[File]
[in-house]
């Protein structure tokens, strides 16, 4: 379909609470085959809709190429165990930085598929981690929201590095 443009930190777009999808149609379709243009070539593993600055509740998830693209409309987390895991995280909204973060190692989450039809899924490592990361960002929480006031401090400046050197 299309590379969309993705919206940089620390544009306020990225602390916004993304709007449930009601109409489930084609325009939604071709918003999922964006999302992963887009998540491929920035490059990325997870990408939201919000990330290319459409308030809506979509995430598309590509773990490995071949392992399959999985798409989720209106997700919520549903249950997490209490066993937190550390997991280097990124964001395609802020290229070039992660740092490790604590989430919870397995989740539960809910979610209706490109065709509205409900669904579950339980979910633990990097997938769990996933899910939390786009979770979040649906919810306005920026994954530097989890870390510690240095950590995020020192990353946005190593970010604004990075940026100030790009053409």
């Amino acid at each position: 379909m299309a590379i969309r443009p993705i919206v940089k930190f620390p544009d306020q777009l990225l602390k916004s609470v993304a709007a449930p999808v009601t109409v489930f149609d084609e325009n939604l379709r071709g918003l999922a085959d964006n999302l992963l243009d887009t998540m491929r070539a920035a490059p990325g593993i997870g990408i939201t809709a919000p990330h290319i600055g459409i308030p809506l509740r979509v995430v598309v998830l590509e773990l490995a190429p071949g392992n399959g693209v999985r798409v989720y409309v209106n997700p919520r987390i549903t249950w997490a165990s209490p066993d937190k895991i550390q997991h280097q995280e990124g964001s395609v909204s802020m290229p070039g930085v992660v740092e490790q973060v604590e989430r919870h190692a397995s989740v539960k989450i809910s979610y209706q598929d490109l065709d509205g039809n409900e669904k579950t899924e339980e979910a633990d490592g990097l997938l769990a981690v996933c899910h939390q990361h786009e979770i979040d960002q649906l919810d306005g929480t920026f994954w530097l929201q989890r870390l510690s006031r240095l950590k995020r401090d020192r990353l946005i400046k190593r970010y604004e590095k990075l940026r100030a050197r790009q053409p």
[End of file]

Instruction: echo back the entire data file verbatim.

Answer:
[in-house]
């Protein structure tokens, strides 16, 4: 379909609470085959809709190429165990930085598929981690929201590095 443009930190777009999808149609379709243009070539593993600055509740998830693209409309987390895991995280909204973060190692989450039809899924490592990361960002929480006031401090400046050197 299309590379969309993705919206940089620390544009306020990225602390916004993304709007449930009601109409489930084609325009939604071709918003999922964006999302992963887009998540491929920035490059990325997870990408939201919000990330290319459409308030809506979509995430598309590509773990490995071949392992399959999985798409989720209106997700919520549903249950997490209490066993937190550390997991280097990124964001395609802020290229070039992660740092490790604590989430919870397995989740539960809910979610209706490109065709509205409900669904579950339980979910633990990097997938769990996933899910939390786009979770979040649906919810306005920026994954530097989890870390510690240095950590995020020192990353946005190593970010604004990075940026100030790009053409």
């Amino acid at each position: 379909m299309a590379i969309r443009p993705i919206v940089k930190f620390p544009d306020q777009l990225l602390k916004s609470v993304a709007a449930p999808v009601t109409v489930f149609d084609e325009n939604l379709r071709g918003l999922a085959d964006n999302l992963l243009d887009t998540m491929r070539a920035a490059p990325g593993i997870g990408i939201t809709a919000p990330h290319i600055g459409i308030p809506l509740r979509v995430v598309v998830l590509e773990l490995a190429p071949g392992n399959g693209v999985r798409v989720y409309v209106n997700p919520r987390i549903t249950w997490a165990s209490p066993d937190k895991i550390q997991h280097q995280e990124g964001s395609v909204s802020m290229p070039g930085v992660v740092e490790q973060v604590e989430r919870h190692a397995s989740v539960k989450i809910s979610y209706q598929d490109l065709d509205g039809n409900e669904k579950t899924e339980e979910a633990d490592g990097l997938l769990a981690v996933c899910h939390q990361h786009e979770i979040d960002q649906l919810d306005g929480t920026f994954w530097l929201q989890r870390l510690s006031r240095l950590k995020r401090d020192r990353l946005i400046k190593r970010y604004e590095k990075l940026r100030a050197r790009q053409p």